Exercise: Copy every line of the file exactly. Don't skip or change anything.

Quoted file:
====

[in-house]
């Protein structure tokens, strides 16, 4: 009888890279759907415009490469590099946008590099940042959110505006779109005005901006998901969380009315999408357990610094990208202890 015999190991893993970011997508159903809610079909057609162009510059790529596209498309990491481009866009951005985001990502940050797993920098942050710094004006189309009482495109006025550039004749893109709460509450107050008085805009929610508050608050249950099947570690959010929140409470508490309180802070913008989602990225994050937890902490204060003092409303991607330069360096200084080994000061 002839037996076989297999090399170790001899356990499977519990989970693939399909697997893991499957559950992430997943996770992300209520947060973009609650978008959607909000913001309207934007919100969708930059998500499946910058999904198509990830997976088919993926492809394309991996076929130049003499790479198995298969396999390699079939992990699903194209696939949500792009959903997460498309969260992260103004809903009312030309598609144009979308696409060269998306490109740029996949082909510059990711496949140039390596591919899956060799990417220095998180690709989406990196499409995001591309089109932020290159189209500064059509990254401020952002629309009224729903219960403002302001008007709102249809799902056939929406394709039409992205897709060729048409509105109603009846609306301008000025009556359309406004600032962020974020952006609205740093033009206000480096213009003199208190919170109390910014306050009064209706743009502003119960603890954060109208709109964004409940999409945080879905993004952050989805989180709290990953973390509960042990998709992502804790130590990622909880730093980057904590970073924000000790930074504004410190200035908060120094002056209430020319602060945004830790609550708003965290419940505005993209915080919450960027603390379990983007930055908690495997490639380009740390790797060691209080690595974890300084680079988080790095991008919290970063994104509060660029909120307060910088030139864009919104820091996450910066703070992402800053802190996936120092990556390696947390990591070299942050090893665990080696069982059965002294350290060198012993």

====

[in-house]
């Protein structure tokens, strides 16, 4: 009888890279759907415009490469590099946008590099940042959110505006779109005005901006998901969380009315999408357990610094990208202890 015999190991893993970011997508159903809610079909057609162009510059790529596209498309990491481009866009951005985001990502940050797993920098942050710094004006189309009482495109006025550039004749893109709460509450107050008085805009929610508050608050249950099947570690959010929140409470508490309180802070913008989602990225994050937890902490204060003092409303991607330069360096200084080994000061 002839037996076989297999090399170790001899356990499977519990989970693939399909697997893991499957559950992430997943996770992300209520947060973009609650978008959607909000913001309207934007919100969708930059998500499946910058999904198509990830997976088919993926492809394309991996076929130049003499790479198995298969396999390699079939992990699903194209696939949500792009959903997460498309969260992260103004809903009312030309598609144009979308696409060269998306490109740029996949082909510059990711496949140039390596591919899956060799990417220095998180690709989406990196499409995001591309089109932020290159189209500064059509990254401020952002629309009224729903219960403002302001008007709102249809799902056939929406394709039409992205897709060729048409509105109603009846609306301008000025009556359309406004600032962020974020952006609205740093033009206000480096213009003199208190919170109390910014306050009064209706743009502003119960603890954060109208709109964004409940999409945080879905993004952050989805989180709290990953973390509960042990998709992502804790130590990622909880730093980057904590970073924000000790930074504004410190200035908060120094002056209430020319602060945004830790609550708003965290419940505005993209915080919450960027603390379990983007930055908690495997490639380009740390790797060691209080690595974890300084680079988080790095991008919290970063994104509060660029909120307060910088030139864009919104820091996450910066703070992402800053802190996936120092990556390696947390990591070299942050090893665990080696069982059965002294350290060198012993």